Tumors need higher-than-normal amounts of energy and the molecular building blocks needed to build new cellular components to fuel phases of fast and aggressive growth. Cancer cells therefore consume a lot of sugar (glucose A number of tumors are also able to catabolize the amino acid glutamine, an important building block of proteins).
A key enzyme in amino acid decomposition is isocitrate dehydrogenase (IDH). Several years ago, scientists discovered mutations in the gene coding for IDH in numerous types of brain cancer. Very malignant brain tumors called primary glioblastomas carry an intact IDH gene, whereas those that grow more slowly usually have a defective form.
"The study of the IDH gene currently is one of the most important diagnostic criteria for differentiating glioblastomas from other brain cancers that grow more slowly," says Dr. Bernhard Radlwimmer from the German Cancer Research Center (Deutsches Krebsforschungszentrum, DKFZ). "We wanted to find out what spurs the aggressive growth of glioblastomas." In collaboration with scientists from other institutes including Heidelberg University Hospital, Dr. Martje Tönjes and Dr. Sebastian Barbus from Radlwimmer's team compared gene activity profiles from several hundred brain tumors. They aimed to find out whether either altered or intact IDH show further, specific genetic characteristics that might help explain the aggressiveness of the disease.
The researchers found a significant difference between the two groups in the highly increased activity of the gene for the BCAT1 enzyme, which in normal brain tissue is responsible for breaking down so-called branched-chain amino acids. However, Radlwimmer's team discovered, only those tumor cells whose IDH gene is not mutated produce BCAT1. "This is not surprising, because as IDH breaks down amino acids, it produces ketoglutarate - a molecule which BCAT1 needs. This explains why BCAT1 is produced only in tumor cells carrying intact IDH. The two enzymes seem to form a kind of functional unit in amino acid catabolism," says Bernhard Radlwimmer.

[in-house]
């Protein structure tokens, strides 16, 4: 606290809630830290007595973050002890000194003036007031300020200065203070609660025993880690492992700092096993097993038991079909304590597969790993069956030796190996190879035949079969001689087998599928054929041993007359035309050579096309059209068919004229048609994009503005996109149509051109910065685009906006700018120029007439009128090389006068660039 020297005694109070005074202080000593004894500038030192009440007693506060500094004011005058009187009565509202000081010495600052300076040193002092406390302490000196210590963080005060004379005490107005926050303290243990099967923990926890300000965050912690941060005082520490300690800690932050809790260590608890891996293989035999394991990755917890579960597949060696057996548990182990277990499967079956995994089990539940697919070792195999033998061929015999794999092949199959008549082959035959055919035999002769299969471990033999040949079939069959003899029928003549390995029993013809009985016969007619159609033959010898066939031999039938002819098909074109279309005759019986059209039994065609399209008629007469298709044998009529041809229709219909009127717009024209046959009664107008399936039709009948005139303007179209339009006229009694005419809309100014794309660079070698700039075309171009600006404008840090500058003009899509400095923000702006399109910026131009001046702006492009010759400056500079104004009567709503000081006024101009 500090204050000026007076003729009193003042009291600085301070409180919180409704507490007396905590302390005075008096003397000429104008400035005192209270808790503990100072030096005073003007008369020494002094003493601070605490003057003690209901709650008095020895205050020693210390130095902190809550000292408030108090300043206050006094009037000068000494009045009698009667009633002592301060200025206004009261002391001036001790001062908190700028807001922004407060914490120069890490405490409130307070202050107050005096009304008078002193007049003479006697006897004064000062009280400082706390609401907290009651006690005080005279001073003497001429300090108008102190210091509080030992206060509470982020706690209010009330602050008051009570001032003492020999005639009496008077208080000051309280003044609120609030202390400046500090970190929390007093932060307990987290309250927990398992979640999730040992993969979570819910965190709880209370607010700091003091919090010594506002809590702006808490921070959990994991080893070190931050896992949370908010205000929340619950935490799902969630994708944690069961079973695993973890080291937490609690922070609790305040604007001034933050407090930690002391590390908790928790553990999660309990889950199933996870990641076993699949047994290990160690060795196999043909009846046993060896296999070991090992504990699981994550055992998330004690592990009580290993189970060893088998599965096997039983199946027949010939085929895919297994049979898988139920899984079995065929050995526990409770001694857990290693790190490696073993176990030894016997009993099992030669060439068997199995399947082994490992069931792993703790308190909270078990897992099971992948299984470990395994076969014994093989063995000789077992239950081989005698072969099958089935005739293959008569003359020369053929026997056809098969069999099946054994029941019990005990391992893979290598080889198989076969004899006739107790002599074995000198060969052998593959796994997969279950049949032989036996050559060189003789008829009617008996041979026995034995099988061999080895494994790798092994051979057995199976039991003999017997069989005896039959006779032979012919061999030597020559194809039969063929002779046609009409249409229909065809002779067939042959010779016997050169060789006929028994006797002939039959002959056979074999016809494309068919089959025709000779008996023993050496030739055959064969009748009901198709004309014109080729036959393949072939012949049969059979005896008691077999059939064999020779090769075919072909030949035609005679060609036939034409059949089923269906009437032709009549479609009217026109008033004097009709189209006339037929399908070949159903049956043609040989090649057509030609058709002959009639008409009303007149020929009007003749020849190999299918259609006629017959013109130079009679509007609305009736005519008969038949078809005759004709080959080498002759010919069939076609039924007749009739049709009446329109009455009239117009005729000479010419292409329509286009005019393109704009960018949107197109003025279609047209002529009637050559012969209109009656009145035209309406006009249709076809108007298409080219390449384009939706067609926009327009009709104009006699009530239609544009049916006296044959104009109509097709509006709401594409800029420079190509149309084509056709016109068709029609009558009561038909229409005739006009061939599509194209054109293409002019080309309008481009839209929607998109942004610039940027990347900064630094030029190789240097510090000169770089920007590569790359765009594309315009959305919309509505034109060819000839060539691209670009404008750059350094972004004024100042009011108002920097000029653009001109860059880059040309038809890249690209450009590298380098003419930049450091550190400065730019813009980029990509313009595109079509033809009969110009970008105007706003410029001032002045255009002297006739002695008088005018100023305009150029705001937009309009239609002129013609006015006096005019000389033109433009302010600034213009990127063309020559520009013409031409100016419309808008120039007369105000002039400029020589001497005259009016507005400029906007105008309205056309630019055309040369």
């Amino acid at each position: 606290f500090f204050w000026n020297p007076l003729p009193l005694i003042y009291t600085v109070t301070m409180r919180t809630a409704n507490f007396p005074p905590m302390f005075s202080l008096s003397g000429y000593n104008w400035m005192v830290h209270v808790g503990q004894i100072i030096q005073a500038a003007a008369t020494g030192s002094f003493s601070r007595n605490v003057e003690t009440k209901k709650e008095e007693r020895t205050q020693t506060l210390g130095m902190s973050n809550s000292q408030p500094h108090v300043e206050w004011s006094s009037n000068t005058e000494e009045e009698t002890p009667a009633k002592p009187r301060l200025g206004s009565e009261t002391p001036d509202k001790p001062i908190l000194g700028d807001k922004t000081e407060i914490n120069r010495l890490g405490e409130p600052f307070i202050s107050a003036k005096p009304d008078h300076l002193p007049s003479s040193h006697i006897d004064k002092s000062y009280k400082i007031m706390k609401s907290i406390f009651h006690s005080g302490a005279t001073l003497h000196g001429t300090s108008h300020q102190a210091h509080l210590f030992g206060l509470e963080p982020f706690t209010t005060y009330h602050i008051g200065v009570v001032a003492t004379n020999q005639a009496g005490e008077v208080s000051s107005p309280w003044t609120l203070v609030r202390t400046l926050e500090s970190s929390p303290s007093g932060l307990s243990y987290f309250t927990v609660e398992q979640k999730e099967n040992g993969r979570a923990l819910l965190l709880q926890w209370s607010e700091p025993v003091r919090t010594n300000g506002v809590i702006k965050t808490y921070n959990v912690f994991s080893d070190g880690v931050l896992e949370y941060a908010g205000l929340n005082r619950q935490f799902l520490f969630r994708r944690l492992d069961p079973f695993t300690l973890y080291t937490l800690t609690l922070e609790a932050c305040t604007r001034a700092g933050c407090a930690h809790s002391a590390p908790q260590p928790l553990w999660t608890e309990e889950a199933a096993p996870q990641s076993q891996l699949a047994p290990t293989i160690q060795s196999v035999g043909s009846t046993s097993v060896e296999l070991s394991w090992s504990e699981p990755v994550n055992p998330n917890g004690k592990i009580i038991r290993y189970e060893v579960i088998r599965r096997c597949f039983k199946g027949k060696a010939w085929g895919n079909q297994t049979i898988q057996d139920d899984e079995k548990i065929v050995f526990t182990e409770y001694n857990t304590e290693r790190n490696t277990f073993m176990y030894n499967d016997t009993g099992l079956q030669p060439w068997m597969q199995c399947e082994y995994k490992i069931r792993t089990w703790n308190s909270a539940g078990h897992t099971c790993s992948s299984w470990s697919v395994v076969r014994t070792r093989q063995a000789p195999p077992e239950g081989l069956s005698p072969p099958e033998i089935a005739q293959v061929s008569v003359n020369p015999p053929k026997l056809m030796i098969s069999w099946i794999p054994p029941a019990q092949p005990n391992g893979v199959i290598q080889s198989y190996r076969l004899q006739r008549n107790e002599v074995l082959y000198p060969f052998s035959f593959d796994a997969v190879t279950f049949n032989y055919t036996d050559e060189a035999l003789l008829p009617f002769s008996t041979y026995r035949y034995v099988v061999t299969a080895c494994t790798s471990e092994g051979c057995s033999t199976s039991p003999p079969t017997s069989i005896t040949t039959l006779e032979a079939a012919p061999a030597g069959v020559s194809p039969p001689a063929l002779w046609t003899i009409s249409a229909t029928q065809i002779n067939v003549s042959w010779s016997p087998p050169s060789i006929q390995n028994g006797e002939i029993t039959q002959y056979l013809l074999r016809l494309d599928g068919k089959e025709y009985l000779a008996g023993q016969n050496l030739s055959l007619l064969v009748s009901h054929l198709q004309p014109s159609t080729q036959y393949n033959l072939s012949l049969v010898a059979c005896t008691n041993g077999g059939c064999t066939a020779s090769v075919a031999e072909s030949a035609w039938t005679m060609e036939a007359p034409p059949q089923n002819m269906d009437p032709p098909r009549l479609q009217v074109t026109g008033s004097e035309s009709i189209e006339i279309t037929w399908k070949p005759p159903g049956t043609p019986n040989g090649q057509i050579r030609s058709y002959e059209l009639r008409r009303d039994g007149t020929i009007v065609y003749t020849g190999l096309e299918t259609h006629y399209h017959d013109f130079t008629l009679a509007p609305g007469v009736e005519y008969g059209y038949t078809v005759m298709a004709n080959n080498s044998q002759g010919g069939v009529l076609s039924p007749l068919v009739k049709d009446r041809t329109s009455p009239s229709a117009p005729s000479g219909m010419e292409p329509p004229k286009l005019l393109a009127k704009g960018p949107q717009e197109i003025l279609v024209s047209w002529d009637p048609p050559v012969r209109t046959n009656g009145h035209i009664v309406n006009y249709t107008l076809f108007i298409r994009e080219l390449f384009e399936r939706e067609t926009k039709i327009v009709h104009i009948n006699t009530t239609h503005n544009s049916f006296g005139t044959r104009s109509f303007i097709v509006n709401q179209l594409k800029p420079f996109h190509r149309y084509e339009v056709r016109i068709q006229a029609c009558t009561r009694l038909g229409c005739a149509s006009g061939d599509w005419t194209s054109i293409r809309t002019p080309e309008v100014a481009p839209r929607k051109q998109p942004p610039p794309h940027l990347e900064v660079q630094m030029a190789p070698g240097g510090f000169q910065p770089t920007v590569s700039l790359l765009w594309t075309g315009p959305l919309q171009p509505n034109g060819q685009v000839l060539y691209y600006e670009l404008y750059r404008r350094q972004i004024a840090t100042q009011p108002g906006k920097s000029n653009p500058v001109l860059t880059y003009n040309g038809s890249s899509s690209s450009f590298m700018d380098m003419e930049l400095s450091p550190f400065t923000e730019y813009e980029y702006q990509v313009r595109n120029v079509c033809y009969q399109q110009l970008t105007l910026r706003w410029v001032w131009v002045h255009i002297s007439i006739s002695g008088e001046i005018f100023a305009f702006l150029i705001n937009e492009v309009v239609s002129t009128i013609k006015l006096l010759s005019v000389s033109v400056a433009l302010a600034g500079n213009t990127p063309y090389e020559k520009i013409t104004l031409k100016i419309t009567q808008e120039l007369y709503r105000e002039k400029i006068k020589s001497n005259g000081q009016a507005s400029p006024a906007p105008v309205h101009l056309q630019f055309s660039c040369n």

Glioblastomas are particularly dreaded because they aggressively invade the healthy brain tissue that surrounds them. When the researchers used a pharmacological substance to block BCAT1's effects, the tumor cells lost their invasive capacity. In addition, the cells released less of the glutamate neurotransmitter. High glutamate release is responsible for severe neurological symptoms such as epileptic seizures, which are frequently associated with the disease. When transferred to mice, glioblastoma cells in which the BCAT1 gene had been blocked no longer grew into tumors.
"Altogether, we can see that overexpression of BCAT1 contributes to the aggressiveness of glioblastoma cells," Radlwimmer says. The study suggests that the two enzymes, BCAT1 and IDH, cooperate in the decomposition of branched-chain amino acids. These protein building blocks appear to act as a "food source" that increases the cancer cells' aggressiveness. Branched-chain amino acids also play a significant role in metabolic diseases such as diabetes. This is the first time that scientists have been able to show the role of these amino acids in the growth of malignant tumors.
"The good news," sums up Radlwimmer, "is that we have found another target for therapies in BCAT1. In collaboration with Bayer Healthcare, we have already started searching for agents that might be specifically directed against this enzyme." The researchers also plan to investigate whether BCAT1 expression may serve as an additional marker to diagnose the malignancy of brain cancer.